1. Death Sentence Not to be confused with The Brave One (see "Popcorn and Human Pies"), but you're forgiven if you do: old-school vigilantes are the new hotness. Splat packer James Wan (Saw) directs this adaptation of Brian Garfield's novel the sequel to Death Wish in which a brush with violence turns a mild-mannered dude (Kevin Bacon) into the human equivalent of Judas Priest's Screaming for Vengeance. (Aug. 31)
"Switching Schools Sucks" Jesse Hawthorne Ficks serves up a triple dose of teen alienation: Pump Up the Volume, Footloose, and the Andrew Stevensstarring, Heathers-influenced Massacre at Central High.
Aug. 31. Castro Theatre (info below)
"Rebels with a Cause: The Cinema of East Germany" Perhaps the most expansive retrospective of East German film in the United States, spanning from the early 1960s to 1990.
1. Across the Universe Stage visionary (The Lion King) turned occasional film director (Titus, Frida) Julie Taymor's latest attracted advance attention of the wrong kind. Revolution Studios found her final cut of this Vietnam War<\d>era musical drama whose characters break into Beatles songs too surreal and abstract, reediting it without her consent. Read more »
The world of Jean-Pierre Melville's Le Doulos (a.k.a. The Stoolie, 1963) is an incredibly complicated one. Perhaps this has to do with the fact that its inhabitants are ex-cons, petty thieves, snitches, and ambiguous lovers, all of whom are as loyal as they're unfaithful. Or maybe the complexity emerges from the strong sense of honor and morality that these underground characters share.
Maurice (Serge Reggiani), a robber, is sent to prison because somebody snitches on him. He's willing to believe that it was his best friend, Silien (Jean-Paul Belmondo), who betrayed him. Read more »
"That ape is very cunning, and he will do what he needs to, to stop you." This nugget of wisdom, tossed off by a spectator who's hoping to witness a record-setting Donkey Kong score, is at once simple and poignant much like The King of Kong, which chronicles the rivalry between two of the game's elite players, both men in their 30s who take the pursuit of arcade excellence very, very seriously. Read more »
Rampaging genitalia, families of half-wits, towns shielding deadly secrets, and the end of the world yep, there are good times to be had with the selection of new films in Dead Channels: The San Francisco Festival of Fantastic Film. The most buzzed-about title, Uwe Boll's Postal (it's a war-on-terror comedy that pokes fun at Sept. 11, among other topics; Seinfeld's Soup Nazi plays fun guy Osama bin Laden), wasn't available for prescreening. Read more »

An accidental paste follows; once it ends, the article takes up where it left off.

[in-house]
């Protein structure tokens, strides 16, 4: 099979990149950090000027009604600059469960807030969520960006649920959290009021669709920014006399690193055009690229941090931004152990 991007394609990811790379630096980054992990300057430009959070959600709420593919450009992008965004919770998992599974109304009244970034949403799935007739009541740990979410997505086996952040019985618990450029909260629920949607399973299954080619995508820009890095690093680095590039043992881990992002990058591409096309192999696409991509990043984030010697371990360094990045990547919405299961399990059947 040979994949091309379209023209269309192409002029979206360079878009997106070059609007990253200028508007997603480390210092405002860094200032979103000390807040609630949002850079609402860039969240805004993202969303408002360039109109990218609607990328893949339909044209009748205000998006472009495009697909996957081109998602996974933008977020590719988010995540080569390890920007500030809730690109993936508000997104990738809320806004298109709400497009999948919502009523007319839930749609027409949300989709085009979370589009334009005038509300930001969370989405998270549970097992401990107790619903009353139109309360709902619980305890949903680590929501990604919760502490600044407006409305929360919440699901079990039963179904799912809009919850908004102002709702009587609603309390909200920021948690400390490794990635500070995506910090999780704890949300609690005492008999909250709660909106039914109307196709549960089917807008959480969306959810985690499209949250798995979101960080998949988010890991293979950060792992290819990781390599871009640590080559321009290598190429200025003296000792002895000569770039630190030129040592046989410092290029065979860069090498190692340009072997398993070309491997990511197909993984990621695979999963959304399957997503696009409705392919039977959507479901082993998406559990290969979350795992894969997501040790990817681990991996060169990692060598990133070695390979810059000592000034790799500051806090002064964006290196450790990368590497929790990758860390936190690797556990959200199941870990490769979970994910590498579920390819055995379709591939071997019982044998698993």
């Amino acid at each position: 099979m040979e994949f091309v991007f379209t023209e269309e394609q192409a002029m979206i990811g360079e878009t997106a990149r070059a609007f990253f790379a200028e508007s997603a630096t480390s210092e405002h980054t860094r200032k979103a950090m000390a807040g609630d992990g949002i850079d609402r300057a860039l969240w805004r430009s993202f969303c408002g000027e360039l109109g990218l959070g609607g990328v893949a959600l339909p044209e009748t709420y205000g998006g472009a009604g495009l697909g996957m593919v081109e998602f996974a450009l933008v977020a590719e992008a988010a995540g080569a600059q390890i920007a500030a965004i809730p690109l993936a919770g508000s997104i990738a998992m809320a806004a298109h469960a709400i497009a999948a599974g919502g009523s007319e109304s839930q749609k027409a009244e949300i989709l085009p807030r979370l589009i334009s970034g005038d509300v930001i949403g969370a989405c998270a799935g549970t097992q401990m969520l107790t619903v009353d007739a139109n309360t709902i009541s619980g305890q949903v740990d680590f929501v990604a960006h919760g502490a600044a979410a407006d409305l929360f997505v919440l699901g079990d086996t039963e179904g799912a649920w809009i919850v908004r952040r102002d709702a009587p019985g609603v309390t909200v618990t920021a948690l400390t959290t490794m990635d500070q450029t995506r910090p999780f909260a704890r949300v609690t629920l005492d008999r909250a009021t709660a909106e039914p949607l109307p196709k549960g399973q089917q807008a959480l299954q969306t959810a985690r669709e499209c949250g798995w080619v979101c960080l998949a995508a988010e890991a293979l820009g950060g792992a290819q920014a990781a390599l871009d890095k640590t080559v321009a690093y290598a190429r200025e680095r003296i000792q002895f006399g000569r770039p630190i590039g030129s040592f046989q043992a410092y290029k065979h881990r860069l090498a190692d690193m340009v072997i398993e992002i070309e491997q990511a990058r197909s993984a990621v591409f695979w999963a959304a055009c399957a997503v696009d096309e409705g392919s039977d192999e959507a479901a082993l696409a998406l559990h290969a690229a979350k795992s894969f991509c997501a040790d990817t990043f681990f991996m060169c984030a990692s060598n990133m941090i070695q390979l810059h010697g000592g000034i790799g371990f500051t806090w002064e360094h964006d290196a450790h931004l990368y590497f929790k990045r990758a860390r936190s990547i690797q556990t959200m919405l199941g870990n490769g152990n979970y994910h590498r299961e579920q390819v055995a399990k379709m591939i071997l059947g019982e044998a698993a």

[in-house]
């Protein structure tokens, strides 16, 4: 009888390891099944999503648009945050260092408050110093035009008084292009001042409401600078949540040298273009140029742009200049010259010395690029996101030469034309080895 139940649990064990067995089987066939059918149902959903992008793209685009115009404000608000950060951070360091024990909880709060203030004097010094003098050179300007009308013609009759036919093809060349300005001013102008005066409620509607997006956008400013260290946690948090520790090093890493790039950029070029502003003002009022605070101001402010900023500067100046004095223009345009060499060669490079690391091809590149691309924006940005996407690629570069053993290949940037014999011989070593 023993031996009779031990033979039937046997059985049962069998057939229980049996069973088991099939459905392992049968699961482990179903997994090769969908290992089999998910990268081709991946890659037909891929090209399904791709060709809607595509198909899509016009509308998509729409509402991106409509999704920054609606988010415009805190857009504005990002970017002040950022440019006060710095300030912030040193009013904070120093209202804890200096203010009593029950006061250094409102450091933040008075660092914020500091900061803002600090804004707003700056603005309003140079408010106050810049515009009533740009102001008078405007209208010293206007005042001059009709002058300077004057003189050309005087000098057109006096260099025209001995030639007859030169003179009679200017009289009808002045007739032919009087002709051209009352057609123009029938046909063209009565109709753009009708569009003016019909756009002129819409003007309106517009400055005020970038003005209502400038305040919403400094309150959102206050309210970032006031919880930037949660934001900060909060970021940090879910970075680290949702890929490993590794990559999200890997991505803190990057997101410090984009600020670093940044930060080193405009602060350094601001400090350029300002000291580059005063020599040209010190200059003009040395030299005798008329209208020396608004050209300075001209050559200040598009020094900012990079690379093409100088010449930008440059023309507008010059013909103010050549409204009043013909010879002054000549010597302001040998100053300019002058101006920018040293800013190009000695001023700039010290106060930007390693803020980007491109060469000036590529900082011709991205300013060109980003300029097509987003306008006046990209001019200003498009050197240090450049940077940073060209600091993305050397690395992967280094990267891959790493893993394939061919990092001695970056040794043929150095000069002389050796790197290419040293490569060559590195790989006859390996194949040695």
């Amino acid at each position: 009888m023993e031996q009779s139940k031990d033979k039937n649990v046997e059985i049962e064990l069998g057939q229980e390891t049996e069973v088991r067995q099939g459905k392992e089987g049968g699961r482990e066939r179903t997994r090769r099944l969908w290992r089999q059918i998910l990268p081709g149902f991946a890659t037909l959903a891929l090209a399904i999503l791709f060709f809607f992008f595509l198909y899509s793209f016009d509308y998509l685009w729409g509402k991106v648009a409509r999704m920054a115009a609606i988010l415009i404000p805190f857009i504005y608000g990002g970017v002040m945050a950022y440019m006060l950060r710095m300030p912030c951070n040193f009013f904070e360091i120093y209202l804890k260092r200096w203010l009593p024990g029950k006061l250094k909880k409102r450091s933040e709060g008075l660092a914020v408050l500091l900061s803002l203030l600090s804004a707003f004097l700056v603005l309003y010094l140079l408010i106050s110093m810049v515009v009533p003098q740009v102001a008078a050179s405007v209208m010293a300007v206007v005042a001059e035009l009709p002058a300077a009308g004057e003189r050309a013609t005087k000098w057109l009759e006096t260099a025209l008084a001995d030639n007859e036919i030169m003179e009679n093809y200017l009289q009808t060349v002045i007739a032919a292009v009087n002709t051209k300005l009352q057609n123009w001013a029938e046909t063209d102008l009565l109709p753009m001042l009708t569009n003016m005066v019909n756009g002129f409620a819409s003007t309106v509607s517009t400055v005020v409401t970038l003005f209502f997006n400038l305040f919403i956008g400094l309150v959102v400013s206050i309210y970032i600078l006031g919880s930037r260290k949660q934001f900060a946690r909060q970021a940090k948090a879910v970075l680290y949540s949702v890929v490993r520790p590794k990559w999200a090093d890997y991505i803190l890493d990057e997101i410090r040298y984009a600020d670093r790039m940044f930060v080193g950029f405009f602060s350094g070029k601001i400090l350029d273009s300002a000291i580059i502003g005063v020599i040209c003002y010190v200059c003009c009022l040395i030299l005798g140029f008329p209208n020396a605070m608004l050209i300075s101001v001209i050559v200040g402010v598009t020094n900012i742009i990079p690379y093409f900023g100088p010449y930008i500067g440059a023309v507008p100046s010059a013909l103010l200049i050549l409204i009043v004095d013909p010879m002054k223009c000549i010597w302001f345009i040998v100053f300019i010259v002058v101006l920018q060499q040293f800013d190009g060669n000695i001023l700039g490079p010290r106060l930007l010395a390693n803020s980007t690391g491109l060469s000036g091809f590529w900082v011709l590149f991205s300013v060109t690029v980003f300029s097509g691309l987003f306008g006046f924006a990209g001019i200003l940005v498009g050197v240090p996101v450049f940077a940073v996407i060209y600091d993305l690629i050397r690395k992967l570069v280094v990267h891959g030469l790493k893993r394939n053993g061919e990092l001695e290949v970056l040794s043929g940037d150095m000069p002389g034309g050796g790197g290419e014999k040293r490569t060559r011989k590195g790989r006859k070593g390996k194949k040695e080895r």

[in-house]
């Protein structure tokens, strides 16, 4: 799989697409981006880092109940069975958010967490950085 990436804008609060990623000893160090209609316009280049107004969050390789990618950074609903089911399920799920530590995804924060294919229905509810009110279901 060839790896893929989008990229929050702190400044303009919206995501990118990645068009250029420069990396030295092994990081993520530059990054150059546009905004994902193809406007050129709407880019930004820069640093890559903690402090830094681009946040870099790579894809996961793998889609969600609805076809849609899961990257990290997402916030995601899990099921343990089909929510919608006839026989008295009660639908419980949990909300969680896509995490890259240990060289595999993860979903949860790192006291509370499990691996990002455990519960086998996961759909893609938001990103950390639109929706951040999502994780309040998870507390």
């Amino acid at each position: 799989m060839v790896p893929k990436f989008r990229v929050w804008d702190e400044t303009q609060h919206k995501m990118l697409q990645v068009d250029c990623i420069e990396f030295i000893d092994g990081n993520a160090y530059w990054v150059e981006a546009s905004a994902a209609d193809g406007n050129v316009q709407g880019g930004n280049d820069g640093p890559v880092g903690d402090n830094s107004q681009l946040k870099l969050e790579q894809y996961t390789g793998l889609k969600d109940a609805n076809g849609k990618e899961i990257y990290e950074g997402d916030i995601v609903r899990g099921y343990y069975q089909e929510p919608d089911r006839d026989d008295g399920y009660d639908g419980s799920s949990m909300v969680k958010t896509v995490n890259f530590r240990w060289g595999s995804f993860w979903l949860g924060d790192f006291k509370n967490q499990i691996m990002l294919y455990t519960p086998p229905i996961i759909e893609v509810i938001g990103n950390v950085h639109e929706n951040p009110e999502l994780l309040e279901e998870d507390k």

Don't Be Afraid of the Dark (John Newland, US, 1973). As Grindhouse viewers or true grindhouse aficionados know, starting a title with Don't was once a popular way to strike fear in sleazoids. The fact that Don't Be Afraid of the Dark was made for TV would suggest it's tame that is, if the Don't era didn't coincide with the glory, rather than gory, days of frightening TV movies. In fact, this little number is at least as great as Dan Curtis's 1975 Trilogy of Terror, with which it shares some knee-high shocks while being much less campy. Read more »
Throughout its history, the Soviet Union felt like the final frontier to many Americans. What was happening on the other side of that iron curtain? The Russians wondered too. Since travel between the countries was so limited, their inhabitants often had to turn for information to the cultural products that made it both ways past Russia's gatekeepers. How better to hide meaning than in fairy tales and outer space? Read more »
If you've seen the late, great MTV sketch comedy show The State (look for the long-awaited DVD in October) or 2001's summer-camp-movie parody Wet Hot American Summer, you can imagine what the Bible's gonna look like in the hands of director David Wain. Or maybe not in The Ten, Wain and cowriter Ken Marino interpret the 10 Commandments with typically off-the-wall (and thus completely unpredictable) humor. I recently spoke with Wain, who doesn't fancy himself the next Cecil B. Read more »
How does one begin to write about Abbas Kiarostami's Close-Up (1990), a film as layered as an onion? I remember that when I first watched it, I felt touched by what I then perceived to be its affectionate ending. Read more »